Workers entering confined spaces have many health and safety risks to consider. That’s why it’s critical to recognize and plan appropriately for working in confined spaces.
The general definition of a confined space is an area that:
- is large enough for an employee to physically enter and perform work
- has limited or restricted means of entry or exit
- is not designed for continuous human occupancy, or
- has the potential for significant hazards to be present.
Before starting work in confined spaces, employers must carefully identify and assess the hazards to determine which precautions to take. For full compliance with any applicable Federal and/or Provincial Regulations, it’s necessary to rely upon the expertise of safety and health professionals such as industrial hygienists.
Any worker entering a confined space must follow the appropriate procedures. It’s especially important if there is a reasonably foreseeable risk of serious injury in entering or working in the confined space.
Fall protection is one element of a confined space program.
What fall protection equipment is necessary for confined space?
Confined space entry and retrieval equipment may be necessary to facilitate both entry into and exit from confined spaces. Proper retrieval systems for both workers and equipment consist of:
- full-body harness
- tripod or davit systems, and
- appropriate connecting devices.
Retrieval equipment helps lower workers into confined spaces as it controls descent rate and prevents accidental falls into the work area.
Workers can use additional work hoists to raise and lower tools and equipment.
Entrants should always wear a full-body harness and have some kind of lifeline attached to the harness – even in horizontal entry applications. If an entrant becomes non-responsive, non-entrants can use the lifeline to haul the worker out. This is called a non-entry rescue.
Should a non-entry rescue be necessary, lifting equipment uses physics concepts to raise entrants out of work areas. Hoists typically have a mechanical advantage of 25:1. It is complicated for an average person to pull someone out of a deep manhole without some mechanical advantage.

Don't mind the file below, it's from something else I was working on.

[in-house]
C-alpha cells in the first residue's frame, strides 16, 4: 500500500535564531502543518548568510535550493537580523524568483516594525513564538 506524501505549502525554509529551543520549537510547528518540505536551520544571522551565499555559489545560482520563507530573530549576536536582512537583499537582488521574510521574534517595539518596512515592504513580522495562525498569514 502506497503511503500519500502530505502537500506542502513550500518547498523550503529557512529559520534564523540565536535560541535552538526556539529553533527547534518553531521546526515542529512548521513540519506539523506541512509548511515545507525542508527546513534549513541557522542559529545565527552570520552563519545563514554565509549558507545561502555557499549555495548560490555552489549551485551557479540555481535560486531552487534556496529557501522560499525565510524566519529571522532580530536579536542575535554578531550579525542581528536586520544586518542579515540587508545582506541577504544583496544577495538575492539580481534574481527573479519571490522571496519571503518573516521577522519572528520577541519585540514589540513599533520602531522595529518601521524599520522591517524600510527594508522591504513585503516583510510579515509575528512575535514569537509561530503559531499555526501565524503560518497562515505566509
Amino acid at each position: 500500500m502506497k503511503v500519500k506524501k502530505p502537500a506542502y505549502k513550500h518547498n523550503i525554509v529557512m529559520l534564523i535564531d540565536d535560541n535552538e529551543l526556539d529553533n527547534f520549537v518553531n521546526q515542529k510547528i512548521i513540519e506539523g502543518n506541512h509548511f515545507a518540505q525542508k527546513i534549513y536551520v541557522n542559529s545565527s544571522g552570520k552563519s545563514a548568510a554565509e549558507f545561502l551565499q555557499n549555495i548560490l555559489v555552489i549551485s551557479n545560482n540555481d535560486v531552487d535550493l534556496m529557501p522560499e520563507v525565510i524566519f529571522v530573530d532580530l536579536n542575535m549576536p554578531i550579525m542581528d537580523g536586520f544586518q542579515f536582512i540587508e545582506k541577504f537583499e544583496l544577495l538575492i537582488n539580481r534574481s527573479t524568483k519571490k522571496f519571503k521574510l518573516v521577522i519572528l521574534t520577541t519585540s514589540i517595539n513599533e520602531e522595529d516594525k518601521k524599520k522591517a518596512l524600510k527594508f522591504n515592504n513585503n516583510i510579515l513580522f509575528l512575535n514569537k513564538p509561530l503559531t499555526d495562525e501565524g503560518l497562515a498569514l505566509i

Tripods and davit arms:
Tripods and davit arms should be equipped with two mechanical devices for confined space entry:
- A hoist for raising and lowering materials and personnel, and
- A self-retracting lanyard (SRL) with emergency rescue capability for backup fall protection and emergency retrieval.
The confined space entrant should be connected to an SRL with an emergency rescuer feature. The SRL gives the entrant freedom to move within the confined space and without a topside attendant constantly paying out/retracting the cable line on a hoist as the entrant moves around. If the attendant must rescue the entrant, the topside attendant will activate the emergency rescue feature of the SRL and retrieve the entrant without entering the confined space.
A wide variety of approved harnesses are available for use with retrieval equipment. Shoulder, back, or chest D-rings/loops may be used as retrieval line attachment points. For confined space emergencies with extremely tight openings, a spreader bar is an ideal solution providing both comfort and security when lowering and lifting workers.
Proper inspection and training:
Before each entry into confined space work areas, a qualified person should inspect all equipment.
Workers should not use any equipment that shows signs of wear, damage or doesn’t pass the inspection.
Due to various risks and the variety of equipment in use, all personnel involved in confined space entry, including supervisors, entrants, attendants and rescue personnel, should be well trained.
Individuals authorizing confined space entry must have complete knowledge of the space’s contents and hazards. All confined space workers must fully understand their duties before entry or if there are changes in assigned duties or confined space applications.